I attended a workshop in world-building yesterday, and thought folks might be interested in my second-guessing as to how I came up with the contents of a writing exercise.
The author leading the workshop posited a world where the threat of frequent, serious flooding had been solved in some novel technological way, and what societal problems our chosen solution might pose. She gave us around fifteen minutes to write.
Here's what I wrote (very slightly tweaked for consistency and flow). After, I'll share my thoughts on where it came from.
Jan slammed her Tiny Terry doll into the floor, then kicked it across the floor. The doll bounced off the wall, narrowly missing the baby's playpen. "I'm TIRED of staying inside! I want to go OUT!"
The baby started to wail. Robin scooped him up and carried him over to the wall. "Let's see what's going by! There's an eel -- that long wavy thing. See how it wiggles? And there, that's a scooter! Someone got careless, didn't they, honey?"
Jan, ignored, upped her volume. "I want to ride MY scooter! I want to go OUT!"
Robin clamped down on her urge to out-shriek her child, waiting for a gap between syllables to say at a reasonable volume, "You know it's going to be at least a week before we can go outside, even in our wetsuits. Too many big, pointy objects will be bobbing around. We just have to be patient--"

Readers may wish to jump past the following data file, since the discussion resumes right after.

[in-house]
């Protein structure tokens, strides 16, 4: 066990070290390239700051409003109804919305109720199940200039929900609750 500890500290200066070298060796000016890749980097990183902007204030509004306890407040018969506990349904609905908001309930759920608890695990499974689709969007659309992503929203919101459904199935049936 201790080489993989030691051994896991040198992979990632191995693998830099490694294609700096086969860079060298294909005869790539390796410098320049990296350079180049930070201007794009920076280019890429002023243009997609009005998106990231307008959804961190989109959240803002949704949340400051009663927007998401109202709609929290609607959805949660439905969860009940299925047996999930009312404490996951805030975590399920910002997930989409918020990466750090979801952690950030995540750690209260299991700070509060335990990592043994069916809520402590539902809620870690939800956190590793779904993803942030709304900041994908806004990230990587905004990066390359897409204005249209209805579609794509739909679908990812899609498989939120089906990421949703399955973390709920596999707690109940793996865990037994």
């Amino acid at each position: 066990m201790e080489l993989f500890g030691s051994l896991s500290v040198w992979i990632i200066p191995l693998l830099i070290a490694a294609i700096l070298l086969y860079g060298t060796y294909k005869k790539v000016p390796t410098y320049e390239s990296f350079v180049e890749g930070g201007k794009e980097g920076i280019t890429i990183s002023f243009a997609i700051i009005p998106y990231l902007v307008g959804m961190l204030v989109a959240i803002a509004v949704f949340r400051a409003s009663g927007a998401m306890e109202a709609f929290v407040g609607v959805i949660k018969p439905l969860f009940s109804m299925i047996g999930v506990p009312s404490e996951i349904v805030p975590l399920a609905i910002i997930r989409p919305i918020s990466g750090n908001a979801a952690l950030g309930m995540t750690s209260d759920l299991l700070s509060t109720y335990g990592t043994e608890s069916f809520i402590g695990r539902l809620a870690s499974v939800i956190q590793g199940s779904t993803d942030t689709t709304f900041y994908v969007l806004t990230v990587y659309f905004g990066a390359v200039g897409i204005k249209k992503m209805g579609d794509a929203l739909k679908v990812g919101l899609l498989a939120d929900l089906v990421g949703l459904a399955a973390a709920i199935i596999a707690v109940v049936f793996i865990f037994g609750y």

"I HATE being patient! I hate everything in this house! I hate how it smells! I hate Jake!!" She glared at the baby, who fortunately didn't notice, absorbed in watching the debris being carried past the house. Jan stomped on the floor, managing to produce only a dull thud, and opened her mouth for the coup de grace.
Robin sighed, answering what she knew came next. "But I love you, sweetie." And you can't possibly miss the smell of plants and earth more than I do.
Thwarted, Jan plopped down on the floor in a sullen huddle. The flotsam and jetsam continued to flow past, gliding smoothly over and around the ceiling and walls.
Someone else at the workshop had mentioned the idea of submerged dwellings, so I built on that, not being good at technological invention in less than a minute. I made my house out of resilient, waterproof, transparent material. Then I moved on to the societal problem -- cabin fever -- and ways to describe the setting and show the problem without too much of an infodump.
For the characters, I drew on my own experience as a mother of two, and in particular on the way parents have to put their own desires and emotions to one side in order to cope with those of their children. (Any parent who's afraid of spiders and has children similarly afflicted is likely to know just what I mean.) I also, though I only realized it later, borrowed the overwhelmed feelings of a mother with three young children (and two equally difficult cats) in a Lois McMaster Bujold short story, "Barter."
So there it is, for what it's worth: a glimpse at how one writer produced a short and insignificant bit of writing.